Looking with Love
Escaping the sporadic rain showers that the day offered, we sat in Moods Cafe discussing J’s love of language, especially Dutch. The words, the letters, they just speak to him.
“HER-DENK-T” (Dutch for reminding) he reads aloud.“The look of the letters, the way they move, the way they flow… I just love it.”
“You know Dean, I’m overwhelmed by everything I see. I adore everything; look at it with love…” He continued. “You can’t be a painter otherwise.”
I was intrigued. A foreigner taken by the sound of a language that typically isn’t regarded in such a light. But J. isn’t your typical tourist, expat, whatever. He looks at everything from the eyes of an artist. Completely self-taught, J. began drawing at the age of thirteen and painting since he was twenty-three (he’s now thirty-nine).
“BRO-CHESS, (Broodjes, Dutch for bread)” he pronounces slowly, chuckling. “I feel like an alien, a child almost.”
J. had landed in Amsterdam just a few days earlier after enduring a long journey from Mexico where he spent many years. It had been a lifetime since he last set foot in this city where he, as a small child, had visited with family.
Being back after all these years, he couldn’t contain his excitement and desperately wanted to explore, to paint, to look at everything it had to offer: the neighbourhoods, their colours; the people, the way they move and dress; the boats, oh so many boats!; and the museums, in particular Van Gogh. Talking to J. about Van Gogh, he lights up.
Van Gogh had always been there. J. grew up on the outskirts of Madrid with the Dutch post-impressionist artist by his bedside. He woke up every morning to an exact replica of Van Gogh’s Chapel at Nuenen with Churchgoers painted for him by his mother (the original was painted for Van Gogh’s parents).
“What a bizarre painting…”, he reflects. “It’s dark, not the prettiest. Not his best work.” Maybe not, but something about it left a lasting impression.
It’s easy to forget. Amsterdam often has a connotation of being an individualistic society (at least among expats). People tend to keep to themselves and it takes time to warm up to the local population.
Too often we fall into this trap, especially if we have been in Amsterdam for some time. Many of us become fearful. We jump to conclusions and assume that everyone just wants their own space. And while sometimes they really do, just need space, I’m calling for more openness where we look at ‘strangers’ in a new way: with curiosity and as part of the canvas that makes this dynamic city what it is.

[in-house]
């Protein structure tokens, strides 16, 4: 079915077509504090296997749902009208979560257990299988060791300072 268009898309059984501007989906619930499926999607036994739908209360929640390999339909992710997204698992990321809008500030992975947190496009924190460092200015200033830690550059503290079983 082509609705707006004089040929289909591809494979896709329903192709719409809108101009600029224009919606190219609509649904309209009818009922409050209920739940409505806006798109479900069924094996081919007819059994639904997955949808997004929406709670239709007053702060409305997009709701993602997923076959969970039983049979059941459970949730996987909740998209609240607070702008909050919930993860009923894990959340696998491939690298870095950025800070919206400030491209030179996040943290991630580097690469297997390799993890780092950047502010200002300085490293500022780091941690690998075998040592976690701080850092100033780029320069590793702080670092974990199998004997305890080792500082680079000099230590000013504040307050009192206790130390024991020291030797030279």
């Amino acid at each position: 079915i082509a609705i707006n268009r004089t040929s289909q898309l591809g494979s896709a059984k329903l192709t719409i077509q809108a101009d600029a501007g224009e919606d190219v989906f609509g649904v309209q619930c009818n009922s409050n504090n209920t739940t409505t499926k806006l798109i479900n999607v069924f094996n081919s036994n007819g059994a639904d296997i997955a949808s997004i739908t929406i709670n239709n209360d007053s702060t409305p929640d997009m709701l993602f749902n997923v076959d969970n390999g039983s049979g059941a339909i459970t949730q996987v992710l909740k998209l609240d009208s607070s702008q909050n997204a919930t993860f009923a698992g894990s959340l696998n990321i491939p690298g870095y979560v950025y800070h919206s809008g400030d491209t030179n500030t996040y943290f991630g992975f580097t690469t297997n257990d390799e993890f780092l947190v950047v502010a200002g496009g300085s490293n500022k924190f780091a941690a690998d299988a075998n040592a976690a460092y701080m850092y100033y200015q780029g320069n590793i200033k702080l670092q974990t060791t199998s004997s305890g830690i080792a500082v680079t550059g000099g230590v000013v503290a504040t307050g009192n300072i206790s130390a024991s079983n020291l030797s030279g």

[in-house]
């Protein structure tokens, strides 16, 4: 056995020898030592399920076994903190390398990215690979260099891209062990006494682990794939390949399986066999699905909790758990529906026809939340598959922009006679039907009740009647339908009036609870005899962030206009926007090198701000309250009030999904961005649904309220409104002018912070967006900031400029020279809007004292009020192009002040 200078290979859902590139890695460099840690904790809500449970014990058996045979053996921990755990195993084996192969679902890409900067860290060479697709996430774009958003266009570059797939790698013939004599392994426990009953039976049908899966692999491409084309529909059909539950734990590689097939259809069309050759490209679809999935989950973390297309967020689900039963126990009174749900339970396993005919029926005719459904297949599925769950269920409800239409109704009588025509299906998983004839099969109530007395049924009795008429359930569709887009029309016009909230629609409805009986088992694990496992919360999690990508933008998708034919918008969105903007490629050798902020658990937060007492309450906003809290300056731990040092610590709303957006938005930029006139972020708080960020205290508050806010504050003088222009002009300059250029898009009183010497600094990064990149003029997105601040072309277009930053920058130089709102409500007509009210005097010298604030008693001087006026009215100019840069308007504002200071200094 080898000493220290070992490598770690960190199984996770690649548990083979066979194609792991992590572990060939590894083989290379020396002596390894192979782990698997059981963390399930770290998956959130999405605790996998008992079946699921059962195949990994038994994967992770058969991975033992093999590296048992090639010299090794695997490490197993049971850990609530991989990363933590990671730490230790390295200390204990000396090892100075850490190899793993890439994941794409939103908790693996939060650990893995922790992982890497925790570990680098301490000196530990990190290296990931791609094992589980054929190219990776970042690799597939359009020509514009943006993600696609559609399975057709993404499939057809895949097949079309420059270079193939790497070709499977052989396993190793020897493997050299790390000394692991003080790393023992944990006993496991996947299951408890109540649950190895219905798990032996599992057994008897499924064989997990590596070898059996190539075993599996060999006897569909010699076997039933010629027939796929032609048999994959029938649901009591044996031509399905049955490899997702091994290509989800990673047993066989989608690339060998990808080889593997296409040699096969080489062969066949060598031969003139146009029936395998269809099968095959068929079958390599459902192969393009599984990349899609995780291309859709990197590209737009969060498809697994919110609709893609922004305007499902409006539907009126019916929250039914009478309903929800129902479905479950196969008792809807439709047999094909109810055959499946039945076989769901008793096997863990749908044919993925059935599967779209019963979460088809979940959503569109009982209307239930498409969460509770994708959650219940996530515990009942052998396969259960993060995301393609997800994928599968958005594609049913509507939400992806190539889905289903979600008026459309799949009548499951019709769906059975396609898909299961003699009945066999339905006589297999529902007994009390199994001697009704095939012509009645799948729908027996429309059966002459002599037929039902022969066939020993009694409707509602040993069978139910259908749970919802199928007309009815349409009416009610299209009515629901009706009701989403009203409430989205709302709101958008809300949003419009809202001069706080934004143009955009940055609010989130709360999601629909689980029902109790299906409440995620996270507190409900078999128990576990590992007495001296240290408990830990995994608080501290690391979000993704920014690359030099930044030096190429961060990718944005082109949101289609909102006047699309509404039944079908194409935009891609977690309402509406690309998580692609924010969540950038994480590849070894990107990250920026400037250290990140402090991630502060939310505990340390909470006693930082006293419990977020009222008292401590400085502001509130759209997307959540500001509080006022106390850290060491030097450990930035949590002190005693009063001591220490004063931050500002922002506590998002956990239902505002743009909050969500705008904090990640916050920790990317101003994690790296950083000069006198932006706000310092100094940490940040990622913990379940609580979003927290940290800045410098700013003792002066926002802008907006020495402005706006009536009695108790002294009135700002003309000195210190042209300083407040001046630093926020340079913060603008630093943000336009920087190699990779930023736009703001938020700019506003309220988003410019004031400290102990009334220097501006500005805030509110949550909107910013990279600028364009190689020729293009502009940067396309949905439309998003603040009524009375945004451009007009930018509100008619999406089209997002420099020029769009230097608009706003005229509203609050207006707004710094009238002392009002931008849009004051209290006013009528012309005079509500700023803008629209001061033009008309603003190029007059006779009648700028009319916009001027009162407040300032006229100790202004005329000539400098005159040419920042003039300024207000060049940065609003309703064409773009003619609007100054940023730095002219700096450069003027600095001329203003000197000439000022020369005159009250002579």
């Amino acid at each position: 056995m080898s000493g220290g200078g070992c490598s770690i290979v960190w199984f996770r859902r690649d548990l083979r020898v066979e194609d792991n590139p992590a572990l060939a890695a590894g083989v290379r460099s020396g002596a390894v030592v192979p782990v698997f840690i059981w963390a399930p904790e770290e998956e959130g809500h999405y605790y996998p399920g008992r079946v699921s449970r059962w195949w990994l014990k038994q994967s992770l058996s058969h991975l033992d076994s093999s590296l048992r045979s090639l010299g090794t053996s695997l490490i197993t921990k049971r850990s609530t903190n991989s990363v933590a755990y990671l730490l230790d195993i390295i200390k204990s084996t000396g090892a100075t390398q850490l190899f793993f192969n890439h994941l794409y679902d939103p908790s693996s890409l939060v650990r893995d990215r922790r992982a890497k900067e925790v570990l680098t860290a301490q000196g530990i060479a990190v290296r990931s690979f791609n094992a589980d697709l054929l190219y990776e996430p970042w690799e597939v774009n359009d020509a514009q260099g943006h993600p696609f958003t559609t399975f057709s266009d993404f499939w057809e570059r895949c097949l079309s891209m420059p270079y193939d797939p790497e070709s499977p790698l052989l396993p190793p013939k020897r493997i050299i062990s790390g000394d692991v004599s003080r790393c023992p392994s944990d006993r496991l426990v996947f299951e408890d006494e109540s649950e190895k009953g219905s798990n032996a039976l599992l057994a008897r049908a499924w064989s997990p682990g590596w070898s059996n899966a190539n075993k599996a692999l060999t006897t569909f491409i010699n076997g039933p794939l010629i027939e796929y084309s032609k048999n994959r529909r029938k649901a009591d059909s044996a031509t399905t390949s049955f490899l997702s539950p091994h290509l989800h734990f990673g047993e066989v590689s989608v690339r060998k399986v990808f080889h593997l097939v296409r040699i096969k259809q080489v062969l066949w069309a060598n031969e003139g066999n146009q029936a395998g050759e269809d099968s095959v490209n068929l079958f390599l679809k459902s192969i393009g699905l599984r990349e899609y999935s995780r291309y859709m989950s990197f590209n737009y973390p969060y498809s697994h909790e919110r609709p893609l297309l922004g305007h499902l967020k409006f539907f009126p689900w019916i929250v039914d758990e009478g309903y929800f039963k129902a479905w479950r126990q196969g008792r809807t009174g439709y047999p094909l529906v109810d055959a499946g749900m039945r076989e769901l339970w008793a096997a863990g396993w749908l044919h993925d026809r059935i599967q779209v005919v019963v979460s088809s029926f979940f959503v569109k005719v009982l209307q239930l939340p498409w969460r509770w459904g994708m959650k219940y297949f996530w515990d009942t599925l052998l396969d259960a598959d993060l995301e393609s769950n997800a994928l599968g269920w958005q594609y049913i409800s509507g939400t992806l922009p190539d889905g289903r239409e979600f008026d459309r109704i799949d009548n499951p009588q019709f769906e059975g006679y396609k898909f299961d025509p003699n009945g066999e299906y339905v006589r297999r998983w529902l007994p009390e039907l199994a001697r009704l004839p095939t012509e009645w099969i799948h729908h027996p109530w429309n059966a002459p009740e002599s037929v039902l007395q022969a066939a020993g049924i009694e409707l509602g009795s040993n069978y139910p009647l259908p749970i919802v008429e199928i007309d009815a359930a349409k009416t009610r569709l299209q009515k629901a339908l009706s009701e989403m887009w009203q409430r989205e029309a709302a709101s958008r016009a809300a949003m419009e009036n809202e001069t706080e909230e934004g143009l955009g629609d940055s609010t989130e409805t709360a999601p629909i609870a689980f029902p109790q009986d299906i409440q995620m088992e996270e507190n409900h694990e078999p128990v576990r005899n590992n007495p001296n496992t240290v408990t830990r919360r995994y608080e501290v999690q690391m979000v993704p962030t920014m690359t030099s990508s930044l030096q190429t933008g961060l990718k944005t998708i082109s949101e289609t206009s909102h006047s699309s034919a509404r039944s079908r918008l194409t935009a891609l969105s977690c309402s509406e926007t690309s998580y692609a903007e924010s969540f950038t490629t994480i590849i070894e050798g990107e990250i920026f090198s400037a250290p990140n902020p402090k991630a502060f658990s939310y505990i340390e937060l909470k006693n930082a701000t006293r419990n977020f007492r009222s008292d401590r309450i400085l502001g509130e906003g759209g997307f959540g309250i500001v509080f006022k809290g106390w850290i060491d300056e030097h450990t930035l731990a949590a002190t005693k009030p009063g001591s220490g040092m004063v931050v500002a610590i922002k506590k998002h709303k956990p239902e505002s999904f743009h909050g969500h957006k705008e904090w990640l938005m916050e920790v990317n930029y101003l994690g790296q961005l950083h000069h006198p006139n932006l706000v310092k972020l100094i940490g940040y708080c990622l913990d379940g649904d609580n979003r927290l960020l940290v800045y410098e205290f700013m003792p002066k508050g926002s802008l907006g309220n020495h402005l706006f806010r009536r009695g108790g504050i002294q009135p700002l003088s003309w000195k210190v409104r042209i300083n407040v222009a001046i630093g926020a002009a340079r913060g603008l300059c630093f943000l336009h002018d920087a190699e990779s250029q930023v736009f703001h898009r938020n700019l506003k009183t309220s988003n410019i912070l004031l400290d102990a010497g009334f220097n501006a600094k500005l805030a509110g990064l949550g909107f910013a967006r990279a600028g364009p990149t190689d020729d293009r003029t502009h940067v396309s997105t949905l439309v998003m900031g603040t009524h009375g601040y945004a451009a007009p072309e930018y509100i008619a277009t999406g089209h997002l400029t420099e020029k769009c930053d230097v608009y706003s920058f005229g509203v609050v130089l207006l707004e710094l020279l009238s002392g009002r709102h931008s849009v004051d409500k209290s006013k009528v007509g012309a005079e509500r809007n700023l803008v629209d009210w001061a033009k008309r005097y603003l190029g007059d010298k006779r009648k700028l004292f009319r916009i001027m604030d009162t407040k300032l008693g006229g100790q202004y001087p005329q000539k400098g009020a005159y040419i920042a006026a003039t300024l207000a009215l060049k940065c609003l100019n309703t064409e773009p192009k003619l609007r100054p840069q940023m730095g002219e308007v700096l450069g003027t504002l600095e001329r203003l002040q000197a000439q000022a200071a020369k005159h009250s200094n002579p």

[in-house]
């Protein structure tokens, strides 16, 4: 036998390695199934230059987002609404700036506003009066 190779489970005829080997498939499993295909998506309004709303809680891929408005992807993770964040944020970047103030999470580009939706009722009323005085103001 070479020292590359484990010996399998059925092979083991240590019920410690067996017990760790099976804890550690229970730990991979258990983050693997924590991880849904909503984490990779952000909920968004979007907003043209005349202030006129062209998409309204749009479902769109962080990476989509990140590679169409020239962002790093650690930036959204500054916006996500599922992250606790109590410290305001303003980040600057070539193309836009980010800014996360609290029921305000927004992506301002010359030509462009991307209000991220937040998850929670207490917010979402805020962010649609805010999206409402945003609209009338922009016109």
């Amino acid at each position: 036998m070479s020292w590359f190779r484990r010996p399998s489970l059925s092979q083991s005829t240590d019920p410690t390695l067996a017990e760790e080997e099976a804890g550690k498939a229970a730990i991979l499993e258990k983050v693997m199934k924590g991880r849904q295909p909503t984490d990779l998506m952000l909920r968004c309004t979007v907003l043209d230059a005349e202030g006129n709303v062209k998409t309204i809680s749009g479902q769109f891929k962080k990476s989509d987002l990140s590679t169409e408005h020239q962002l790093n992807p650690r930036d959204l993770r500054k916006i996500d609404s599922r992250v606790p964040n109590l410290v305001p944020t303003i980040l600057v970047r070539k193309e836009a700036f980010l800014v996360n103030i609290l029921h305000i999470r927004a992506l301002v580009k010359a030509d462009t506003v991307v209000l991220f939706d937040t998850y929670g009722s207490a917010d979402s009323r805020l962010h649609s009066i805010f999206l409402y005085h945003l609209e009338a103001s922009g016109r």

It was at buurtboerderij (‘neighbourhood farm’) - an old farmhouse converted to community space - where I discovered that J. didn’t only look at the ordinary in a special way, but that he also has a special way with people. He tells me that he doesn’t have time for the bullshit of waiting around for things to happen. If you want to talk to someone, then just do it!
Sharing 136 year-old history of buurtboerderij with volunteers.
A few days passed and as winter’s colours opened up to us, J. couldn’t wait to get started on his paintings. Grabbing supplies from anywhere he could find, J. began his first painting of a beautiful row of houses in Amsterdam Noord. Passing by by bike, I stopped to take a look at how things were progressing…
“Amsterdam Nawherd,” he says shaking his head. “It’s a complete mystery to me.” Again, there was something so fascinating about the way the two words came together for J. They would come to form the name of his first painting ever created on Dutch soil: ‘Amsterdam Noord.’
A new challenge
With a mix of wind, rain, a bit of snow and a spot of sun, the weather has been challenging for J. Several days after he began ‘Amsterdam Noord,’ I ask him what his thoughts are on being an outdoor painter in this city. Taking a break from touching up some unfinished paintings, he lets out a long, inflated sigh...
“You know, it’s something to get used to. It is extremely challenging, but as the adaptation process progresses, so does the painting.” J. pauses to reflect, “yesterday was the first time in my life where I was snowed on while biking with a pallet in one hand, a painting in the other… But the challenges, they are surmountable.”
As he shares this with me, what was a sunny day just moments ago, suddenly became shrouded in darkness followed by an intense falling of rain and snow.
“You know,” he continues as he looks outside the window.
“I’m going to do well here.”
- Dean -